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As of October 1, 2017 the last part of the new EU trademark regulation has come into effect. There has been a substantial number of publications inside and outside the EU on what to expect from the new regulation. Below is a short overview with some practical pointers on how the new regulation will affect trademark practice in the EU.
One of the main changes is the introduction of a new type of EU trademark. This is the certification mark, which provides a type of guarantee relating to the characteristics of the goods or services. The holder of a certification mark is not allowed to use it for its own goods and services so as to ensure the mark is a guarantee that a certain standard for the goods and services concerned is upheld.
The graphical representation requirement has been removed. The requirement, which was an absolute ground for refusal, was problematic when it concerned the registration of sound, multimedia, scent and taste marks. Now the registration does not have to be graphically represented but must be in an appropriate form, which is ‘clear, precise, self-contained, easily accessible, intelligible, durable and objective’.
This is a lower threshold but it will be interesting to see how the office rules how a taste mark can be registered in a way which is clear, objective, etc.
The argument that the disputed EU trademark has acquired distinctiveness can now be invoked later on in the proceedings, not immediately at the time of application. This means that only if there is a negative decision on the inherent distinctiveness which is also upheld in appeal will the applicant have the burden to collect evidence to show it has acquired distinctiveness.
Extensive market research is the usual way to show acquired distinctiveness, but this is time-consuming and costly. Enabling the applicant to wait to carry out this research until the office has found there is no inherent distinctiveness is laudable.
Priority claims must now be filed together with the EU trademark application. It is no longer possible to file them later in the proceedings. Furthermore the evidence supporting the claim of priority must be filed within three months of filing the application. Therefore it is essential to have a clear view of the potential priority claims before filing the application, as this can no longer be added after the application.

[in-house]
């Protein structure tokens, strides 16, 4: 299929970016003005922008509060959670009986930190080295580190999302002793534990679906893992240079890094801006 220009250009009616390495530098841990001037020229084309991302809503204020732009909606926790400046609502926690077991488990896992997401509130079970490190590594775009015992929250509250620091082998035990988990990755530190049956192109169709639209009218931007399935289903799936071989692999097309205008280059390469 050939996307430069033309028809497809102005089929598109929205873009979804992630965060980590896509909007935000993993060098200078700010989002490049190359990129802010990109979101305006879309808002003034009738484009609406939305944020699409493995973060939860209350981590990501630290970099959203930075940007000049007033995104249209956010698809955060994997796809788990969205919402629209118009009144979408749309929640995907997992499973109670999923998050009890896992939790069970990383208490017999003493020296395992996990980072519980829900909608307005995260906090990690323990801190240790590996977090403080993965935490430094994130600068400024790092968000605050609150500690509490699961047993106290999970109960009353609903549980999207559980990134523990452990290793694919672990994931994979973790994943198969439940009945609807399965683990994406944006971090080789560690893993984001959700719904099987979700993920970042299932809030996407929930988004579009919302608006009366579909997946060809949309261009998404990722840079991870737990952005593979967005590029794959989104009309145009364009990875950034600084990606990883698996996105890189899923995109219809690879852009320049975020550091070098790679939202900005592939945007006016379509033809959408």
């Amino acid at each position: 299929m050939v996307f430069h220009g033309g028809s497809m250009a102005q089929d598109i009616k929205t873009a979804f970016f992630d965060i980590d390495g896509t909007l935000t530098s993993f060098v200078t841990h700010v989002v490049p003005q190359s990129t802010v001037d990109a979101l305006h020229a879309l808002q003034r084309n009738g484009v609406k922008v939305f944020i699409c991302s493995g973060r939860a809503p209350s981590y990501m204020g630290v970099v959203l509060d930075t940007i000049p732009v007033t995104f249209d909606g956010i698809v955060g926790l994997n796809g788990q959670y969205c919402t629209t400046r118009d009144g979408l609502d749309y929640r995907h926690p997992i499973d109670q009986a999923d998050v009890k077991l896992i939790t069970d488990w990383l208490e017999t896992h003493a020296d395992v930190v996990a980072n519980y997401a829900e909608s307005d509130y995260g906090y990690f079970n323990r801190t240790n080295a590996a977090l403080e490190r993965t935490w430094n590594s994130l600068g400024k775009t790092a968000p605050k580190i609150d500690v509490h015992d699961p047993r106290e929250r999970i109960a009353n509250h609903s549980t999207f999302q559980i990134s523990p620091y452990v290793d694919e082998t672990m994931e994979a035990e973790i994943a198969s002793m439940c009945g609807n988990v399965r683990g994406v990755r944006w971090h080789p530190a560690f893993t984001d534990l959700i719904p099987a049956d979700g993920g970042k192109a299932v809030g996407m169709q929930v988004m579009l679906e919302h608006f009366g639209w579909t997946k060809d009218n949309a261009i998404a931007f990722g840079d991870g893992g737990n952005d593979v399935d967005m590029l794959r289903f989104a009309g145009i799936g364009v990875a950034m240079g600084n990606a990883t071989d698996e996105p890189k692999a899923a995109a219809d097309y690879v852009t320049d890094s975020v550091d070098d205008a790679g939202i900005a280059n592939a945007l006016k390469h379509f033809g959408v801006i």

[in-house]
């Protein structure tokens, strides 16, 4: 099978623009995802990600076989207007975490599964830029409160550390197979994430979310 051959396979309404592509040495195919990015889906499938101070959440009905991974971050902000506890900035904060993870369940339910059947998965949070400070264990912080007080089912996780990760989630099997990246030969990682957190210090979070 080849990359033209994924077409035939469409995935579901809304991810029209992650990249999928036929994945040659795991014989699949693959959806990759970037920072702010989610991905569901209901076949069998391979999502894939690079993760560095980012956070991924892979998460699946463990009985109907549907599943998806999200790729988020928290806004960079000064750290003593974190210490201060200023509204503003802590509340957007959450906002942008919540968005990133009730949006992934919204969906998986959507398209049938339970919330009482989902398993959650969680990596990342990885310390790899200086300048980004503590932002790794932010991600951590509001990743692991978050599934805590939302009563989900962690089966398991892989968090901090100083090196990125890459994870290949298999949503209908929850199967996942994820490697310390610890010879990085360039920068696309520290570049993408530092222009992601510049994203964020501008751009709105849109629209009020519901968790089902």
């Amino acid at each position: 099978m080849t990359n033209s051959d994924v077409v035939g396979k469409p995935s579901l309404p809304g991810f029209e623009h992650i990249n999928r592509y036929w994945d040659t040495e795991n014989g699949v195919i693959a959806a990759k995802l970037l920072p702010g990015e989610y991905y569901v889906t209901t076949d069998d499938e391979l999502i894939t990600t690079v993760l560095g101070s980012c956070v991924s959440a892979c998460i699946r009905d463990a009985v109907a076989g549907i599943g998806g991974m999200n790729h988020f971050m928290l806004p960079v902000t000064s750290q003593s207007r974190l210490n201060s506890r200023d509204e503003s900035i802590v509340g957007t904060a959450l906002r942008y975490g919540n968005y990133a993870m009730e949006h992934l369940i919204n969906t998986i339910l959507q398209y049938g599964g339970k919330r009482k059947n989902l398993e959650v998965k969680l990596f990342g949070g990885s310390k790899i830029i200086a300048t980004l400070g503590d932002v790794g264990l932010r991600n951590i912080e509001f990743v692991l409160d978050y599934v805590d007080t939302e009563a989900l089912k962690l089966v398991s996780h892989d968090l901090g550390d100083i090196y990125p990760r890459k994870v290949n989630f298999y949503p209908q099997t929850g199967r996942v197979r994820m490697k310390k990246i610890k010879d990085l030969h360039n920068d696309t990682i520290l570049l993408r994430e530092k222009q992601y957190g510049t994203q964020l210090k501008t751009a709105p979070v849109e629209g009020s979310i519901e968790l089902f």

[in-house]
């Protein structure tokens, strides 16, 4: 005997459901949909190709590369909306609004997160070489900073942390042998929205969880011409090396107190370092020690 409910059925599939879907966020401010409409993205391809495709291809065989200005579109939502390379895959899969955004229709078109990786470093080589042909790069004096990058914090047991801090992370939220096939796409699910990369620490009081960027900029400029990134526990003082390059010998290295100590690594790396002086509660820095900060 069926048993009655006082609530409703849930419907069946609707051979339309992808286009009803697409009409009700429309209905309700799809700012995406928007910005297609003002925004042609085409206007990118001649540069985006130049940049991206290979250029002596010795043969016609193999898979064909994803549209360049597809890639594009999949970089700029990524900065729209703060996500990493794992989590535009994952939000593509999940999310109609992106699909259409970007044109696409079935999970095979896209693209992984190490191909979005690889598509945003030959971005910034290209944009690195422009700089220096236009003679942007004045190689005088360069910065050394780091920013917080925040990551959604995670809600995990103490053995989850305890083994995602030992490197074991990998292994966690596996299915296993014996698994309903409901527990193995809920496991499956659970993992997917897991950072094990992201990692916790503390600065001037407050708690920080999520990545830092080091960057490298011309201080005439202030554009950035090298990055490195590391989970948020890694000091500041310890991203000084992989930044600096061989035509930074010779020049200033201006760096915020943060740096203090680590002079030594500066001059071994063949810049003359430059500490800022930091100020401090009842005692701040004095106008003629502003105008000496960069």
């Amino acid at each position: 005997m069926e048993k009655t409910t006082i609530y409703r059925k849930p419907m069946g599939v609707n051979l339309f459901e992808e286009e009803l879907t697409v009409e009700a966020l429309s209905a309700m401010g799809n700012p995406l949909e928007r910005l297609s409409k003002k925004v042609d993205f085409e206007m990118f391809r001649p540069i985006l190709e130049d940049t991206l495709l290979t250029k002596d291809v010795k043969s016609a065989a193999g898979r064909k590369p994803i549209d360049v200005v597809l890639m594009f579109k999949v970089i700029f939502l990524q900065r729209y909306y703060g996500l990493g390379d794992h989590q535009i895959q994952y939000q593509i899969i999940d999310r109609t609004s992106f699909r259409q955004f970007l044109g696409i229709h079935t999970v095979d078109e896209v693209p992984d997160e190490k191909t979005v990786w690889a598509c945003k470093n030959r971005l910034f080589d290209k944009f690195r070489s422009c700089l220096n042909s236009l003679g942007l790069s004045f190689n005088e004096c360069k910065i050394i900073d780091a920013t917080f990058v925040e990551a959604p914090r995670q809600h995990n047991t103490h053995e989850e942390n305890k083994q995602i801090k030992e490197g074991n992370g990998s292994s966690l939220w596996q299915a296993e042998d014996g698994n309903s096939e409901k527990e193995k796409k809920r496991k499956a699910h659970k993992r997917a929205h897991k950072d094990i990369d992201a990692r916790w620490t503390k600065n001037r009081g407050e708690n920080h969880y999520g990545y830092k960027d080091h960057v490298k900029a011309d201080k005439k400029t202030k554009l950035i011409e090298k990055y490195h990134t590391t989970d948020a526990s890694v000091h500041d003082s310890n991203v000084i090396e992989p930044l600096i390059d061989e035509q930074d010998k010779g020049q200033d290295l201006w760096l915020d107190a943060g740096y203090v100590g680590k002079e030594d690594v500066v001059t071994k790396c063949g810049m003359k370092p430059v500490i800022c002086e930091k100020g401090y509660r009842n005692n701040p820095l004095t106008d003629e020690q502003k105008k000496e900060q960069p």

A translation of evidence must be provided only when the EU Intellectual Property Office (EUIPO) requests this, on its own or upon request of the other party. A translation of the relevant part of the evidence is sufficient; it is not required that the entire document be translated.
Other procedural matters
Evidence must be submitted according to formal requirements. It must be identified and referenced. This is in line with standard Dutch court practices and requirements, and indeed this seems to be the case in most jurisdictions. The communication with the EUIPO focuses on digital communications; hand delivery is no longer allowed and fax is slowly being removed as one of the ways of communication. The move towards digital communications is also in line with the developments in most member states.
The amendments lower the burden of proof on the applicant in the sense that showing acquired distinctiveness can be done later on when it is clear there is no inherent distinctiveness. And the evidence that is used to show the acquired distinctiveness does not have to be translated immediately, but only on request and a translation of the relevant parts of the document is sufficient.
Another practical change is that the priority claim must be made at the time of the application. Apart from these procedural changes it will be interesting to see how the removal of the graphical representation requirement influences how trademarks are applied for.
Michiel Rijsdijk is a partner at Arnold & Siedsma. He can be contacted at: email@example.com
Michiel Rijsdijk, Arnold & Siedsma, EUIPO, Netherlands jurisdiction report, EU trademark reforms, distinctiveness, publications, representation,